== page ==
Conservatives, the Supreme Court, and the Constitution: Judicial-Government Relations, 2006-15

35 Pages Posted: 15 Jan 2016

Date Written: January 13, 2016

Abstract

Three high profile government losses in the Supreme Court in late 2013 and early 2014, combined with the government’s response to those losses, generated a narrative of an especially fractious relationship between the Conservative government of Prime Minister Stephen Harper and the Court. This article analyzes this narrative more rigorously by going beyond a mere tallying of government wins and losses in the Court. Specifically, it examines Charter-based invalidations of federal legislation since 2006, three critical reference opinions rendered at the government’s own request, and two key judgments delivered in the spring of 2015 concerning aboriginal rights and the elimination of the long-gun registry. The article argues that the relationship between the Conservative government and the Court from 2006 to 2015 was much more complicated than the “fractious relationship” narrative would suggest. However, the Conservative government did adopt a more consistently confrontational approach in its legislative responses than its predecessors.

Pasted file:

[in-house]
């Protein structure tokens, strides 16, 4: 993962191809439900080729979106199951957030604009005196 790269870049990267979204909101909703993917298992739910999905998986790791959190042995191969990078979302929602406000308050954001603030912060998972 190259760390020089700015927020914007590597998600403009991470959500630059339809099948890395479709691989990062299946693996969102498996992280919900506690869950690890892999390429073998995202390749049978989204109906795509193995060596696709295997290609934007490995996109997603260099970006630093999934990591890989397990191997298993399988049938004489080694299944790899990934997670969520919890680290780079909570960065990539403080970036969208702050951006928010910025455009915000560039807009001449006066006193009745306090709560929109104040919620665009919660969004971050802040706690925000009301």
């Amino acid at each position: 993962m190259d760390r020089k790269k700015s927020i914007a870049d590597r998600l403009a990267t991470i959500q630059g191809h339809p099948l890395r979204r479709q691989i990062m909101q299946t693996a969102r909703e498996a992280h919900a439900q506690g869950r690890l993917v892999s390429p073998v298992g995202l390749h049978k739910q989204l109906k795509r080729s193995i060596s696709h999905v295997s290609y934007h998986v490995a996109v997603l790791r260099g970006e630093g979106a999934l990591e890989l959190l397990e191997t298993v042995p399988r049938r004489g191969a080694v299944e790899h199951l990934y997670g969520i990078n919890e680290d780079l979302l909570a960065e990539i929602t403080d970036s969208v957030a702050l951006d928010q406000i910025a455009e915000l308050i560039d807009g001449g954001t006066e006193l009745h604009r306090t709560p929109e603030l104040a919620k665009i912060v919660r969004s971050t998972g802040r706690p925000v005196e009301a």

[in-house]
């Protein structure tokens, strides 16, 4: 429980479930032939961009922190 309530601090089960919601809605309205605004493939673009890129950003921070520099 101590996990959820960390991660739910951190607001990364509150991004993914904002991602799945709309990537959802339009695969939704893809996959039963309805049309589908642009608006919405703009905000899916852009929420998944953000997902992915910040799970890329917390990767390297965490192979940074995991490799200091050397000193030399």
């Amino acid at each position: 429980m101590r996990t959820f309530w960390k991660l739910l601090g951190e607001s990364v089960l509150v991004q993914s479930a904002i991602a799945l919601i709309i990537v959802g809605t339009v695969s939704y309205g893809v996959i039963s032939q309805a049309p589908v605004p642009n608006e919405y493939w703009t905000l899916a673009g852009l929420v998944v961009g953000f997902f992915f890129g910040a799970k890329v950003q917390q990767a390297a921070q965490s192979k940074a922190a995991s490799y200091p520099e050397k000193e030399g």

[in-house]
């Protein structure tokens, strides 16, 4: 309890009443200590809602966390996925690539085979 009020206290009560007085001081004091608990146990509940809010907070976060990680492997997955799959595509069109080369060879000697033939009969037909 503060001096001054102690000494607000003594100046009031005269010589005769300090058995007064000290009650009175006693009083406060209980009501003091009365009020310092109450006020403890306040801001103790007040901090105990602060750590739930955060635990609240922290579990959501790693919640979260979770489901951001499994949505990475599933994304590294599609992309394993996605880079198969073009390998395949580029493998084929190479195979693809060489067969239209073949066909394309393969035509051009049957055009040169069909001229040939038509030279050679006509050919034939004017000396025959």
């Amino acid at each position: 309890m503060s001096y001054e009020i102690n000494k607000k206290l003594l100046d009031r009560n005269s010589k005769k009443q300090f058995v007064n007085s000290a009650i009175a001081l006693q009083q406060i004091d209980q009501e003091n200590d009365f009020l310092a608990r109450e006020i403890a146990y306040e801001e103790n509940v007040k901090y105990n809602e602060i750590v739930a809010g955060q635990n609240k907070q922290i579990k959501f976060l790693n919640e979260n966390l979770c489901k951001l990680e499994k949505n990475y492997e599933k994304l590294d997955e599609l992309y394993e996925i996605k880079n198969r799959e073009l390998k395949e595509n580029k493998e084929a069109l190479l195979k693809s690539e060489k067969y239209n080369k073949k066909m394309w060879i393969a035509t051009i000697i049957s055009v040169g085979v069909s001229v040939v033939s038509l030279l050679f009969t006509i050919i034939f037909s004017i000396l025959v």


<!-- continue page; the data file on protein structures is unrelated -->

Keywords: Conservatism, Constitution, Supreme Court, Canada, Beverley McLachlin, Stephen Harper

JEL Classification: K40, K00

Suggested Citation

Manfredi, Christopher, Conservatives, the Supreme Court, and the Constitution: Judicial-Government Relations, 2006-15 (January 13, 2016). Osgoode Legal Studies Research Paper No. 32/2016. Available at SSRN: https://ssrn.com/abstract=2715091 or http://dx.doi.org/10.2139/ssrn.2715091

Christopher Manfredi (Contact Author)

McGill University ( email )

1001 Sherbrooke St. W
Montreal, Quebec H3A 1G5
Canada

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